Indiana State University Newsroom

Students research informed consent laws

August 14, 2013

In 1951 scientists took some of Henrietta Lacks' cells, nicknaming them HeLa. She didn't know. They didn't ask.

Yet, those cells transformed medicine and led to many medical breakthroughs that have saved countless lives. Therein lays an ethical conundrum at the heart of a summer research project by two Indiana State University students. The students investigated how the laws have changed regarding informed consent as part of the Summer Undergraduate Research Experience and The Center for Genomic Advocacy.

The project began, in part, with Indiana State's selection for the fall read of "The Immortal Life of Henrietta Lacks," which traces the cells and their continued life after they were taken from the poor black tobacco farmer during a medical procedure.

"Genetic information was taken without her consent and used in research," said Bobby Webb, a senior political science and legal studies major from LaPorte, Ind. "There's been a lot of money made from research on those cells. It brings an ethical dilemma to policy."

Webb along with senior education major Dianne Reeves worked with Nathan Myers, assistant professor of political science, and Chia-An Chao, associate professor of business education, information and technology, to investigate the types of consent laws passed by the states.

"All of us interact at some time with the medical system," Myers said. "We need to know how a sample collected for research is going to be used. Henrietta Lacks had no reason to think her cells were different or special. It's important when giving information to doctors or scientists that we're protected so we know how that information is used."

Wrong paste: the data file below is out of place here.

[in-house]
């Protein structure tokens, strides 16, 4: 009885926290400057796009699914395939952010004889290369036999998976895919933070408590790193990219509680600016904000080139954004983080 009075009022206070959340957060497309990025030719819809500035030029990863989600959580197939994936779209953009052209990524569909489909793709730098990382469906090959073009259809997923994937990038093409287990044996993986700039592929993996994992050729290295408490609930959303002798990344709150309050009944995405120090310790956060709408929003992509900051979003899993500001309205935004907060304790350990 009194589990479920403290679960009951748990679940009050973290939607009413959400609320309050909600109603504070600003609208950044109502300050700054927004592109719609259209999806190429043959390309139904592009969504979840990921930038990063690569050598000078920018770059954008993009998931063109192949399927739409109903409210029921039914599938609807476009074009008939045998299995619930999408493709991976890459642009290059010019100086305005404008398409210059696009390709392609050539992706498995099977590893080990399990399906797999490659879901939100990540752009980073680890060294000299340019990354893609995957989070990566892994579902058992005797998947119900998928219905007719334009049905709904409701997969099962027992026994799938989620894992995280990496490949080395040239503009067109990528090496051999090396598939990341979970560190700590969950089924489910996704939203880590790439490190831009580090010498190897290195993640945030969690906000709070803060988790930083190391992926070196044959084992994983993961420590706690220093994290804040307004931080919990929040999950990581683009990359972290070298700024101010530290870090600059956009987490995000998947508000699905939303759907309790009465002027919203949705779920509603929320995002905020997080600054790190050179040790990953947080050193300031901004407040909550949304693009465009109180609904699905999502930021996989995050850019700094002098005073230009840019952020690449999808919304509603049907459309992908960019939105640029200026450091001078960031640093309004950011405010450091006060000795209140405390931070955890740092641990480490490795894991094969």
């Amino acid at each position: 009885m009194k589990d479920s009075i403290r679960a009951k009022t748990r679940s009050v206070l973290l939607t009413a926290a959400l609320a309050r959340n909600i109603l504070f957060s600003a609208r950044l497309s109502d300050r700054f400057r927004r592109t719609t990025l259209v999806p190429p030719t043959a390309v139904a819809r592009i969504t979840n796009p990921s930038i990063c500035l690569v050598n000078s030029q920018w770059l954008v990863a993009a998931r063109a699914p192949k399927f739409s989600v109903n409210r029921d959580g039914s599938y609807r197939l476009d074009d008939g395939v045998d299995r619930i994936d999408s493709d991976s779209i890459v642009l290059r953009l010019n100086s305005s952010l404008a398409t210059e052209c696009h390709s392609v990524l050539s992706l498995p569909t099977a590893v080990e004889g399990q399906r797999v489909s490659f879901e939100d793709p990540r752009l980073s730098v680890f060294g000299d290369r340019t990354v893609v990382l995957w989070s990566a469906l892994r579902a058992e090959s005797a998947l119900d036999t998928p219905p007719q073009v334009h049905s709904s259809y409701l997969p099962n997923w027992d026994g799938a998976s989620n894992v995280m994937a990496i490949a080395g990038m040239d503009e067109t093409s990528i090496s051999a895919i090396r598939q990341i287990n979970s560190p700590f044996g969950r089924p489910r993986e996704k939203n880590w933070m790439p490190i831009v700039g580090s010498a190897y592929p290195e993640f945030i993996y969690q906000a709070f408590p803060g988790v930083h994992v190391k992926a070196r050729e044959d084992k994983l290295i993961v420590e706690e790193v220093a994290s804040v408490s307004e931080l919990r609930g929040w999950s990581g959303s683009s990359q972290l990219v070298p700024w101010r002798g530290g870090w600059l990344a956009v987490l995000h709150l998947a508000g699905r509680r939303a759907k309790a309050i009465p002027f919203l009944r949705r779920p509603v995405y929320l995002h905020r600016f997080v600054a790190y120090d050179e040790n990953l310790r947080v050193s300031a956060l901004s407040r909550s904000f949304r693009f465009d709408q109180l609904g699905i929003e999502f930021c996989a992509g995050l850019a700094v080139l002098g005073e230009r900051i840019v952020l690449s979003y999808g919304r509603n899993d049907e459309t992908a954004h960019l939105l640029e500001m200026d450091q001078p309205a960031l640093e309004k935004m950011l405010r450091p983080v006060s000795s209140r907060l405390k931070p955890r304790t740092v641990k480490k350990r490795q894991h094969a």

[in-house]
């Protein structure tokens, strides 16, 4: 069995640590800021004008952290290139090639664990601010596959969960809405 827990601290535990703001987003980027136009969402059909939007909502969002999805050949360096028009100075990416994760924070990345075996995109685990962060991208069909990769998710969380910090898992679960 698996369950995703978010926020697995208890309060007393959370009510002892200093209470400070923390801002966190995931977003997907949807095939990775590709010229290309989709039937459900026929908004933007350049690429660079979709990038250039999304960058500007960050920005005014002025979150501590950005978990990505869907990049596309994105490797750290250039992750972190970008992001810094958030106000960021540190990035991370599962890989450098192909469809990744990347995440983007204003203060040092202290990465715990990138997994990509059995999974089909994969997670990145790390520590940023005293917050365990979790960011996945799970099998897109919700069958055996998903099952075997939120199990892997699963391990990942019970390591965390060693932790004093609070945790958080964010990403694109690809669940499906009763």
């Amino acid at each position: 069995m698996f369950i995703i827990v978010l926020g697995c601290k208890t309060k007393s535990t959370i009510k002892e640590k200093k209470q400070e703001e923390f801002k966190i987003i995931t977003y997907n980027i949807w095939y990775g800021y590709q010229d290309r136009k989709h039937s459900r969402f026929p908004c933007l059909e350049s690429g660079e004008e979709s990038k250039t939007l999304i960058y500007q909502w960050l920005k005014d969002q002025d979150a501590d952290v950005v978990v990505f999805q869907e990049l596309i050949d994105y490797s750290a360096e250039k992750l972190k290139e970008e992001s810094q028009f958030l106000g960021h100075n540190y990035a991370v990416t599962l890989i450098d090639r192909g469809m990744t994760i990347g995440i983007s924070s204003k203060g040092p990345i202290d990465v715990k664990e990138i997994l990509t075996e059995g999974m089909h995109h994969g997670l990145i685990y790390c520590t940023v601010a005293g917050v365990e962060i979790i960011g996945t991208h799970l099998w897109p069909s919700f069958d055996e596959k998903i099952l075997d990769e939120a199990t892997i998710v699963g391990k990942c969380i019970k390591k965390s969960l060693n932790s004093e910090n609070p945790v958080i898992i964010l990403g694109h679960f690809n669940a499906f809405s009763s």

Chao called the issue complex and evolving, stating that when doctors and researchers discuss consent and risks of genetic testing and research participation, those risks are based on current research and capabilities of genomic and information technologies. The risks include the interpretation and communication of test results, as well as access and use of that information.

"The risks you sign off may be valid at that time, but down the road, that understanding can change," she said. "The informed consent process is critical - it is the first step in helping patients and research participants make informed decision before consenting to the collection, storage and use of their genetic material and information."

The federal government passed the Genetic Information Nondiscrimination Act of 2008, which doesn't allow employers and health insurance companies to make hiring and insuring decisions based on a person's genetic information. There are also federal regulations governing informed consent for research subjects. However, for decades state governments have been enacting legislation affecting the use of genetic samples as well. Recently the federal government has revisited its regulations, partially in response to different state policies.

"Almost every state has some sort of genetic testing legislation," Webb said. "Most of it is about insurance."